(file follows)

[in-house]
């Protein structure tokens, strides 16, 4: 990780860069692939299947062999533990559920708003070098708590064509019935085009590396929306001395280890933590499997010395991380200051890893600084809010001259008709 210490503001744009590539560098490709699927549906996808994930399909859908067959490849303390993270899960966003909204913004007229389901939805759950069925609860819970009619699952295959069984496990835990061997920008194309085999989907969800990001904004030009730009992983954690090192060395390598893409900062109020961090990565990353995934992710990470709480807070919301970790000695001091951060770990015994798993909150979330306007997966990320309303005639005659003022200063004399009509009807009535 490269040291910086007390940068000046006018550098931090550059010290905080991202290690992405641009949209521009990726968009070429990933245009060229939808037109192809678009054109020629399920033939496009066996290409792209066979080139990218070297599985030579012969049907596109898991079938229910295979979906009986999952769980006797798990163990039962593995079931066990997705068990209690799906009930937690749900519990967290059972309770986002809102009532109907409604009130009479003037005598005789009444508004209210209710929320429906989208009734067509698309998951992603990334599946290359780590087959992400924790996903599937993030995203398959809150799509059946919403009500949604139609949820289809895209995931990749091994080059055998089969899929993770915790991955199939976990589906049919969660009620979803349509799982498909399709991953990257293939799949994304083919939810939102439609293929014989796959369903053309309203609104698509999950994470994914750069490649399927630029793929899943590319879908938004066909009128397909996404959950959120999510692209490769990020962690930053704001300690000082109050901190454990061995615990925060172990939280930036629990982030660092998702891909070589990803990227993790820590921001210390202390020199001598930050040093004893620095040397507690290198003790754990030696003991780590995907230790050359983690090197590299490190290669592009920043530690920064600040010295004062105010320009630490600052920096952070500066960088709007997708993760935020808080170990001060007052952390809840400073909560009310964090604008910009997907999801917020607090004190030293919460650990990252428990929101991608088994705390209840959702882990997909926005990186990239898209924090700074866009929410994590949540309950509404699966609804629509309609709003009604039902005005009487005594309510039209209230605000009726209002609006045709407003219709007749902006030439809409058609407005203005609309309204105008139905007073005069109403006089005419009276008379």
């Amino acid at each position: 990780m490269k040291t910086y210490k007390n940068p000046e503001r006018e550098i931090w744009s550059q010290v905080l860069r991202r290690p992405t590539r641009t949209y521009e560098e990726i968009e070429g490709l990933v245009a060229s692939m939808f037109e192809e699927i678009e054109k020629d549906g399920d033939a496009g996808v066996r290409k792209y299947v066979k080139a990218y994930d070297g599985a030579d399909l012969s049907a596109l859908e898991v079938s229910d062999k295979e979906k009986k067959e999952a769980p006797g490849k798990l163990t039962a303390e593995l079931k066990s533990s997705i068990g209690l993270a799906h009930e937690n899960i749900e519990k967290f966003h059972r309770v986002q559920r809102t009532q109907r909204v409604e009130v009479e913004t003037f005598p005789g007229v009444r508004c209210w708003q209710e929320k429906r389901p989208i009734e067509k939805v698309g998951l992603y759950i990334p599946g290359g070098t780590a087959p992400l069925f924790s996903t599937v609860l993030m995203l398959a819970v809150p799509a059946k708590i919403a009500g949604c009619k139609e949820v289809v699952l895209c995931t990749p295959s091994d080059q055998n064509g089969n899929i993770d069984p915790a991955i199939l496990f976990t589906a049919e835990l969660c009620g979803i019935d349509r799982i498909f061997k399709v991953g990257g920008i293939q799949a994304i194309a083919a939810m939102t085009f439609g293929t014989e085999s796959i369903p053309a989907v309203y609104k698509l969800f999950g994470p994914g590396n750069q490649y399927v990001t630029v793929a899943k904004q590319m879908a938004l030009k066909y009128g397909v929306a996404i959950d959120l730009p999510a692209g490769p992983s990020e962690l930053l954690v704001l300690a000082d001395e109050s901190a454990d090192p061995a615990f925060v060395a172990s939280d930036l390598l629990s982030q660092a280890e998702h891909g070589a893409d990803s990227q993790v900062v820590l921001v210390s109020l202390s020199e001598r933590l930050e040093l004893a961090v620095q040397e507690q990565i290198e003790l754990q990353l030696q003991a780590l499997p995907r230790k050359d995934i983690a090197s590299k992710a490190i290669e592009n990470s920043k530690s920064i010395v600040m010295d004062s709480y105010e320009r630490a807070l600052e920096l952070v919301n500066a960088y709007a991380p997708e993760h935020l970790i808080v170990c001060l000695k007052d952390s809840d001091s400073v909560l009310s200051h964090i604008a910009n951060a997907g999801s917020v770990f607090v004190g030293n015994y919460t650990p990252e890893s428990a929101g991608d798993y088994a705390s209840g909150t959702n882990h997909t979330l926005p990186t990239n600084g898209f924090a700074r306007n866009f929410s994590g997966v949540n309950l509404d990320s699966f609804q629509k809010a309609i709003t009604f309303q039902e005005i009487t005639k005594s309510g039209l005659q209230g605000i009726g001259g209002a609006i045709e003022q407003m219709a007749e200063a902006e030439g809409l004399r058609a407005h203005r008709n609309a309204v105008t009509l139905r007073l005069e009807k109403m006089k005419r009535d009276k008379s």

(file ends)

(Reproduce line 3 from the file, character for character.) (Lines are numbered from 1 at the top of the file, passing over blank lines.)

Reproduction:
């Amino acid at each position: 990780m490269k040291t910086y210490k007390n940068p000046e503001r006018e550098i931090w744009s550059q010290v905080l860069r991202r290690p992405t590539r641009t949209y521009e560098e990726i968009e070429g490709l990933v245009a060229s692939m939808f037109e192809e699927i678009e054109k020629d549906g399920d033939a496009g996808v066996r290409k792209y299947v066979k080139a990218y994930d070297g599985a030579d399909l012969s049907a596109l859908e898991v079938s229910d062999k295979e979906k009986k067959e999952a769980p006797g490849k798990l163990t039962a303390e593995l079931k066990s533990s997705i068990g209690l993270a799906h009930e937690n899960i749900e519990k967290f966003h059972r309770v986002q559920r809102t009532q109907r909204v409604e009130v009479e913004t003037f005598p005789g007229v009444r508004c209210w708003q209710e929320k429906r389901p989208i009734e067509k939805v698309g998951l992603y759950i990334p599946g290359g070098t780590a087959p992400l069925f924790s996903t599937v609860l993030m995203l398959a819970v809150p799509a059946k708590i919403a009500g949604c009619k139609e949820v289809v699952l895209c995931t990749p295959s091994d080059q055998n064509g089969n899929i993770d069984p915790a991955i199939l496990f976990t589906a049919e835990l969660c009620g979803i019935d349509r799982i498909f061997k399709v991953g990257g920008i293939q799949a994304i194309a083919a939810m939102t085009f439609g293929t014989e085999s796959i369903p053309a989907v309203y609104k698509l969800f999950g994470p994914g590396n750069q490649y399927v990001t630029v793929a899943k904004q590319m879908a938004l030009k066909y009128g397909v929306a996404i959950d959120l730009p999510a692209g490769p992983s990020e962690l930053l954690v704001l300690a000082d001395e109050s901190a454990d090192p061995a615990f925060v060395a172990s939280d930036l390598l629990s982030q660092a280890e998702h891909g070589a893409d990803s990227q993790v900062v820590l921001v210390s109020l202390s020199e001598r933590l930050e040093l004893a961090v620095q040397e507690q990565i290198e003790l754990q990353l030696q003991a780590l499997p995907r230790k050359d995934i983690a090197s590299k992710a490190i290669e592009n990470s920043k530690s920064i010395v600040m010295d004062s709480y105010e320009r630490a807070l600052e920096l952070v919301n500066a960088y709007a991380p997708e993760h935020l970790i808080v170990c001060l000695k007052d952390s809840d001091s400073v909560l009310s200051h964090i604008a910009n951060a997907g999801s917020v770990f607090v004190g030293n015994y919460t650990p990252e890893s428990a929101g991608d798993y088994a705390s209840g909150t959702n882990h997909t979330l926005p990186t990239n600084g898209f924090a700074r306007n866009f929410s994590g997966v949540n309950l509404d990320s699966f609804q629509k809010a309609i709003t009604f309303q039902e005005i009487t005639k005594s309510g039209l005659q209230g605000i009726g001259g209002a609006i045709e003022q407003m219709a007749e200063a902006e030439g809409l004399r058609a407005h203005r008709n609309a309204v105008t009509l139905r007073l005069e009807k109403m006089k005419r009535d009276k008379s």